Queensland's largest insurer, Suncorp Group, is not overexposed to the flood ravaged state, chief executive Patrick Snowball says.
He also said mitigating risks of changing environmental circumstances, including global warming and climate patterns such as La Nina, was a key challenge for insurers.
"We have substantial premiums across Queensland, but our exposure in Queensland is not disproportionate to the exposure we have across the whole of Australia," Snowball told ABC TV yesterday.
"Actually we have almost the same percentage of the Queensland market for household insurance as we do the rest of Australia."
Snowball brushed aside predictions that insurance premiums in Queensland would rise by at least 30 per cent, partly because of the cost of recent severe weather in the state.
But he did not rule out the possibility that they could increase to some degree.
"People come out with all sorts of numbers early on," he said.
Mr Snowball also indicated that re-insurers weren't going to be hit hard by flood-related claims in Queensland as many people in the state did not have flood insurance.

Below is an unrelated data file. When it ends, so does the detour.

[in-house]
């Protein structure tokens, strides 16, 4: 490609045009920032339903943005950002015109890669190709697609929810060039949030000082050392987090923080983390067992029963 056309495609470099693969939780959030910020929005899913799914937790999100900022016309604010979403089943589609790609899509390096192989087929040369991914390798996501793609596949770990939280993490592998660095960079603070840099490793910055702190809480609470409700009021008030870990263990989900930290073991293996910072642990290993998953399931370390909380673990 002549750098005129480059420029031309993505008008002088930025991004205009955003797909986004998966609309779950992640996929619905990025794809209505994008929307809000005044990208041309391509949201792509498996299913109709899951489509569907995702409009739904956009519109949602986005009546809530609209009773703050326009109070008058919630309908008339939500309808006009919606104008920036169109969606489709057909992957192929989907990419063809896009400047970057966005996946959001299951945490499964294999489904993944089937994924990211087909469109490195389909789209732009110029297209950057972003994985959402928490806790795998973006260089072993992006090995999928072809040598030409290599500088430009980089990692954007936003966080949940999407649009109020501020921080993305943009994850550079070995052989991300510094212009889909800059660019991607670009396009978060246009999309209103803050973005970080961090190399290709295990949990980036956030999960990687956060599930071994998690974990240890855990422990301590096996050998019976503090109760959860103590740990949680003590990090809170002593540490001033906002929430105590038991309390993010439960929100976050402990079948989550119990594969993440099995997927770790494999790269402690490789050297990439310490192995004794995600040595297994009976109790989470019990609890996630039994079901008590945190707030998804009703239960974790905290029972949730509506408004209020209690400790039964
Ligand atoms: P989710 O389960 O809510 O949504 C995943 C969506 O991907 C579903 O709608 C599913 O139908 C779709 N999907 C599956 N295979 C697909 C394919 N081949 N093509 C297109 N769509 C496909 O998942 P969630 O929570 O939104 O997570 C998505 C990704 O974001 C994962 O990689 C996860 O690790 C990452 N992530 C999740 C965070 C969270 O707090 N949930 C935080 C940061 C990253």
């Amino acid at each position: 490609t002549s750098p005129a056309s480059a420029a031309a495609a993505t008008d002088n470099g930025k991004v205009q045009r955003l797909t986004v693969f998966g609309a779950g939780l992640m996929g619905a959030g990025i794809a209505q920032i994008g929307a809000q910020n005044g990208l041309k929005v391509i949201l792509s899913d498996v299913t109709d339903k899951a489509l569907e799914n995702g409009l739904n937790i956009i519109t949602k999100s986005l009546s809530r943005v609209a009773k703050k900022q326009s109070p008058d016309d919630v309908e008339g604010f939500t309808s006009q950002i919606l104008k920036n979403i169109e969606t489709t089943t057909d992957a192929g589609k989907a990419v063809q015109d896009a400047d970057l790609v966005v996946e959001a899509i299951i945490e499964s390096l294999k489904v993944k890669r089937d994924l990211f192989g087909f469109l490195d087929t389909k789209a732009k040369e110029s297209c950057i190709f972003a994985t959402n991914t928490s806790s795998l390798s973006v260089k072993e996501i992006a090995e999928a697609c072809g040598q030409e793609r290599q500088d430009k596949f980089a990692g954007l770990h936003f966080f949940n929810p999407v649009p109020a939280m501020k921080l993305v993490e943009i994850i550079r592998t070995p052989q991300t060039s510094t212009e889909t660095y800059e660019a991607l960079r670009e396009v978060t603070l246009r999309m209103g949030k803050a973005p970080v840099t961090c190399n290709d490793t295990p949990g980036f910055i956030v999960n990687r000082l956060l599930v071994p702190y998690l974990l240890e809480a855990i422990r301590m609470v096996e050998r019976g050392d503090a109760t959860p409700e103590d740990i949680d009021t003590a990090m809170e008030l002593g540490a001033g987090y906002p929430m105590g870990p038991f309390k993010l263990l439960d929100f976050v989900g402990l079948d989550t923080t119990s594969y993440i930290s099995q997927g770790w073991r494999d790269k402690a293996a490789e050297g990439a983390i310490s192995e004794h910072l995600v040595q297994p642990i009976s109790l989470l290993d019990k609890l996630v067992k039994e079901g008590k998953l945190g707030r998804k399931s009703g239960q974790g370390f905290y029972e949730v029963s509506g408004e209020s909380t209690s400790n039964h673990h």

Suncorp last week advised the market that it expected its net claims cost arising from tropical cyclone Yasi would be capped at A$10 million ($13.17 million), with the rest being covered by re-insurers.
"If you actually look at the exposure of re-insurers to claims in North Queensland, actually it's not that great," Snowball said.
"But they're always going to be looking at risk.
"The re-insurance market is a global market, and the thing that actually drives premiums in that market is, do we have hurricanes in the United States every year?
"If this [extreme weather] becomes a year-in, year-out problem ... they're going to think that it's going to have to carry a premium."
Snowball also said Suncorp was on track for a 3 per cent margin increase by 2012 and brushed off suggestions the company could merge its banking business with Bank of Queensland (BoQ).
Analysts suggest that such a tie-up could produce A$800 million in value for the two parties and could involve Suncorp selling its bank to BoQ in return for a 52 per cent stake in the merged BoQ entity.
"Our bank has just had an upgrade in its rating to A+," Snowball said.
"It gets that A+ because it's part of a group.
"Other regional banks only have BBB ratings.
"So that bank is travelling well, and it's well bedded into the group."